The Air Head Standard (aka Large or Household seat) Composting Toilet is a highly durable and robust, waterless toilet that is designed with comfort in mind and is suitable for installation in mobile situations, such as canalboats, campervans, caravans, yachts and motorhomes.
Like all urine-diverting toilets, it works by separating solids from liquids, directing each to a specific container for easier management and odour control. The Standard/Household version has a full-size toilet seat. If you need a more compact version, take a look at the Marine version.
What’s the difference between the Air Head Standard and Air Head Marine?
The Air Head Standard has a full-sized toilet pan, seat and lid. The brackets and hinges for the seat and lid protrude slightly to the rear. The Marine version has the brackets and hinges at the back of the toilet repositioned inwards so that the toilet fits almost flush against the back wall – in order to accommodate this, the seat is slightly smaller in width and depth.
How does the Air Head compost toilet work?
There’s a small, manually operated hatch that opens the solids container, which you can open once you have sat down. All you have to do is sit down and ‘go’. Urine automatically flows to the front of the toilet, where it drains into an easily and quickly removable container. Solids drop through and after your visit, you turn the handle on the side to mix your deposit with the existing contents and the coconut coir medium (which is added when you commission the toilet).
Optionally, you can place a paper liner in the bowl and allow it to ‘flush’ down but opening the solids hatch. Gentlemen can also stand to urinate with the Air Head as the solids hatch will direct urine back to the front and into the urine bottle.
Does it smell?
One of the main concerns of those using compost toilets is the potential smell. With the Air Head Composting Toilet, odour-free use is achieved through several key parts – firstly urine-separation (so the solids remain dry, relatively speaking), the use of coconut coir (or similar) as a medium into which the solids fall, the turning/mixing handle (which breaks up solids mixes them into the medium), and the active ventilation system – a 12-volt fan draws any remaining odours out and assists in the drying of the solid matter.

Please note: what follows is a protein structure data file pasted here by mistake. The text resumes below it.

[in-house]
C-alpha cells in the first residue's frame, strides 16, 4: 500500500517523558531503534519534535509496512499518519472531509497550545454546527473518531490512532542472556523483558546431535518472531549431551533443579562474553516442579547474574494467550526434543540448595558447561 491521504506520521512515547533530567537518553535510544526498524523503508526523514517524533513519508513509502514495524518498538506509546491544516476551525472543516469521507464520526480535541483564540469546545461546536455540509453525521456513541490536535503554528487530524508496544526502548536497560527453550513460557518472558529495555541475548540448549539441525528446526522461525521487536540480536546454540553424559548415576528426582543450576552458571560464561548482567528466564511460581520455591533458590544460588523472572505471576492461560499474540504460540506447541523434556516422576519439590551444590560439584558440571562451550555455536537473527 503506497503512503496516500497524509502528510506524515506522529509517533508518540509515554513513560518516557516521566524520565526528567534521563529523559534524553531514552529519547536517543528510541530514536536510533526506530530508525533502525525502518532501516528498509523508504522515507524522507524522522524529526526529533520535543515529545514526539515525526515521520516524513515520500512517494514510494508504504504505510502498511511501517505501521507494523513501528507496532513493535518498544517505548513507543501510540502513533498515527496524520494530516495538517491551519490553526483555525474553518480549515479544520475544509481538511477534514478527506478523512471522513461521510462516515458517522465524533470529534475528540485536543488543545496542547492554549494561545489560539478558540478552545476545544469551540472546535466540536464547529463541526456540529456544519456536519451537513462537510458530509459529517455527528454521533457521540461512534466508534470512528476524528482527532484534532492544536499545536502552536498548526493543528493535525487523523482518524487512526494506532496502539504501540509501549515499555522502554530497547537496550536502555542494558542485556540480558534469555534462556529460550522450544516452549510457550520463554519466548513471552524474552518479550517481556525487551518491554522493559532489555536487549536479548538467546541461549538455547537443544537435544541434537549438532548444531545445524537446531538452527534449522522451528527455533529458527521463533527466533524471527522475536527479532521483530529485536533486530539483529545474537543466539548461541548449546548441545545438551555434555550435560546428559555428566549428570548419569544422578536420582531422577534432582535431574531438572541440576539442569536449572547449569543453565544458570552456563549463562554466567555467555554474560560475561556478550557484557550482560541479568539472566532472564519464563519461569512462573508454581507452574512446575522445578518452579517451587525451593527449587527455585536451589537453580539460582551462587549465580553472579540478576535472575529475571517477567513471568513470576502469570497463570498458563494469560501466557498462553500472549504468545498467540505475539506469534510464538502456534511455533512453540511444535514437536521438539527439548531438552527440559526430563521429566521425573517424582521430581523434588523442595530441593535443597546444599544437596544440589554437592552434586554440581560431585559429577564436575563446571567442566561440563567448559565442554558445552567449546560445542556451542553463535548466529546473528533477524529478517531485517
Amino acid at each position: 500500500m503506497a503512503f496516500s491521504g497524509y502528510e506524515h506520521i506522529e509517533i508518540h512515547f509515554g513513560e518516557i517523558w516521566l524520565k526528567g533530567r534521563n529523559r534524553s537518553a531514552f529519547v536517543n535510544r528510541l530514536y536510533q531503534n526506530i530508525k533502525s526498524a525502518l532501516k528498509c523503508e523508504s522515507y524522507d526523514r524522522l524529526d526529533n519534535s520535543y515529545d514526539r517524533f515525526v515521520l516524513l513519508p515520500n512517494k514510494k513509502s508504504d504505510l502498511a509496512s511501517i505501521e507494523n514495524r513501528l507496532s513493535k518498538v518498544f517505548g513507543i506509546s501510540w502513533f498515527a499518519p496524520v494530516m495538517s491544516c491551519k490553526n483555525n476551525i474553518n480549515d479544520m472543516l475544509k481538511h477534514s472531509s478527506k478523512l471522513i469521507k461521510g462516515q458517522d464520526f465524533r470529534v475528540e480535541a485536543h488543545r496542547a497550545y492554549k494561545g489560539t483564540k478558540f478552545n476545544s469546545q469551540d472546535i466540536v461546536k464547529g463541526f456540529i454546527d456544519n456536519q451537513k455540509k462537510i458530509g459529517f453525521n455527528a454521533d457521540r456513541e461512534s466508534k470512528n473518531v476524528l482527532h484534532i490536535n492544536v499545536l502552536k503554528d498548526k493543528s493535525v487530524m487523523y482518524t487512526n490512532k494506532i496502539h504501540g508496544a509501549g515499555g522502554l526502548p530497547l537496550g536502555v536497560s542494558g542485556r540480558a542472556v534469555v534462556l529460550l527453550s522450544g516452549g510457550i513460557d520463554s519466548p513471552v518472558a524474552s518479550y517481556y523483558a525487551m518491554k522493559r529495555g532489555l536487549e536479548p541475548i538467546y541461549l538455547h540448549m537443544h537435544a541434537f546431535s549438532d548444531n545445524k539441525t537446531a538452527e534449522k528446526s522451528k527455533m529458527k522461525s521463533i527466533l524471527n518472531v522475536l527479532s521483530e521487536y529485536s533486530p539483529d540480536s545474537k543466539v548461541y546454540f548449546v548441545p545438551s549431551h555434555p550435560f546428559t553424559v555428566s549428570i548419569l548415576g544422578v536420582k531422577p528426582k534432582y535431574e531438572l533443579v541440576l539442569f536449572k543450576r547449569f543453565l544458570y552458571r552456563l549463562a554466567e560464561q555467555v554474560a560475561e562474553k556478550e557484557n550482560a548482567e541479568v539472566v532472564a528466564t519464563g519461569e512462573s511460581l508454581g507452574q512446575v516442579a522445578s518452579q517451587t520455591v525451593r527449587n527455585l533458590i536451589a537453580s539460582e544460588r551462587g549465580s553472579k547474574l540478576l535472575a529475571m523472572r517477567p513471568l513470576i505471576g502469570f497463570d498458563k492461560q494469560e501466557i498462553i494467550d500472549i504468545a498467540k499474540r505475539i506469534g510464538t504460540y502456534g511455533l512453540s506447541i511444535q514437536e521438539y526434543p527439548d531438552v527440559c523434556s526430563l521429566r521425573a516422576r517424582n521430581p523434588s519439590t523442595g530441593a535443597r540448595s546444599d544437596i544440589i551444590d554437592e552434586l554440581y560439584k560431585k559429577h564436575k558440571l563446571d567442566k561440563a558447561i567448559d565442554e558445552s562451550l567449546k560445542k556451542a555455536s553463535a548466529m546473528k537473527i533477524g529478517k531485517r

The fan is located in a housing at the point where the flexible vent pipe exits the room. The fan draws air through a screened opening on the toilet, across the top of the solids area and through the flexible vent hose and then outside. You have the choice of either a straight or angled fan housing – the diagram below will help you decide on the most suitable version, although you are welcome to call us for advice. Approximately 1.5 metres (5 feet) of flexible vent pipe comes with the Air Head and further lengths, if needed, are available online.
The 12v fan will need wiring into your 12v electrical system and draws approximately 2 watts or 0.17A.
Another major advantage of the Air Head is its female-friendly design. With many other urine separating toilets, it becomes something of a trial to ensure that liquids are processed through the pipe that leads to the liquid waste tank. Due to the design of the Air Head’s automatic separating system, this is no longer an issue. Even if urine does occasionally escape into the solid waste tank, the drying system negates any contamination relating to composting.
How often will it need emptying?
Depending on use, the standard, 7.5-litre urine container will fill up quite quickly, so we would suggest daily emptying where possible. Urine is normally sterile and can be emptied directly onto earth or around trees (avoid repeatedly emptying at the same spot). Do not empty urine into the canals or rivers in the UK, as the nitrogen content acts as a food for algae. Where the Air Head is used at sea, it is usually permissible to empty urine overboard.
The time taken to fill the solids tank will vary with use. The original design concept for the Air Head was that the toilet was for boats that had mainly weekend use, and in that context, the solids tank would last a season. With more regular/frequent use, the solids tank will need to be emptied more often, perhaps every 3 to 4 weeks.
To understand the different versions (standard & marine) and the fan housing options, look at our Air Head Dimensions page.